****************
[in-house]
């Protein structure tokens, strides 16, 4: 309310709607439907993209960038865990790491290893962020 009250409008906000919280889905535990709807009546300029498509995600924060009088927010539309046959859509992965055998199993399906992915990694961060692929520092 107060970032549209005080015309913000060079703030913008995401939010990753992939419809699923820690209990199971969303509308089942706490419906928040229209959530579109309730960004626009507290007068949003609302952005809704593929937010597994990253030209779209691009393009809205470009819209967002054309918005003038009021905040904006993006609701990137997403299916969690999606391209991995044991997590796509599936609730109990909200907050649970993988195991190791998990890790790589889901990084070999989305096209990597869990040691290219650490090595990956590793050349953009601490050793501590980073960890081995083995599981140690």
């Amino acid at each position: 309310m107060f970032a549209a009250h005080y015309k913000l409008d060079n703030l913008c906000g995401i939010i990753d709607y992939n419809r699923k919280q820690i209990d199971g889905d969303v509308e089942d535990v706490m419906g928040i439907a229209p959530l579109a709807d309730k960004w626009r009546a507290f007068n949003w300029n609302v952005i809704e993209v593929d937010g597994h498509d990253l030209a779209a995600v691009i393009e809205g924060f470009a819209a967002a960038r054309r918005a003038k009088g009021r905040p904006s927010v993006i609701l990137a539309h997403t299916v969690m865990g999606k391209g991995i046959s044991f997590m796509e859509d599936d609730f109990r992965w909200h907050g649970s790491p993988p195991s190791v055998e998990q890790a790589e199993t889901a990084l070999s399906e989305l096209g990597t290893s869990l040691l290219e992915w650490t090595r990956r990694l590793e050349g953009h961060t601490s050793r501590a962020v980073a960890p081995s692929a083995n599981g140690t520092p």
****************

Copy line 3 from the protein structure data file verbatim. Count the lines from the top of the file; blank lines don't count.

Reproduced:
């Amino acid at each position: 309310m107060f970032a549209a009250h005080y015309k913000l409008d060079n703030l913008c906000g995401i939010i990753d709607y992939n419809r699923k919280q820690i209990d199971g889905d969303v509308e089942d535990v706490m419906g928040i439907a229209p959530l579109a709807d309730k960004w626009r009546a507290f007068n949003w300029n609302v952005i809704e993209v593929d937010g597994h498509d990253l030209a779209a995600v691009i393009e809205g924060f470009a819209a967002a960038r054309r918005a003038k009088g009021r905040p904006s927010v993006i609701l990137a539309h997403t299916v969690m865990g999606k391209g991995i046959s044991f997590m796509e859509d599936d609730f109990r992965w909200h907050g649970s790491p993988p195991s190791v055998e998990q890790a790589e199993t889901a990084l070999s399906e989305l096209g990597t290893s869990l040691l290219e992915w650490t090595r990956r990694l590793e050349g953009h961060t601490s050793r501590a962020v980073a960890p081995s692929a083995n599981g140690t520092p």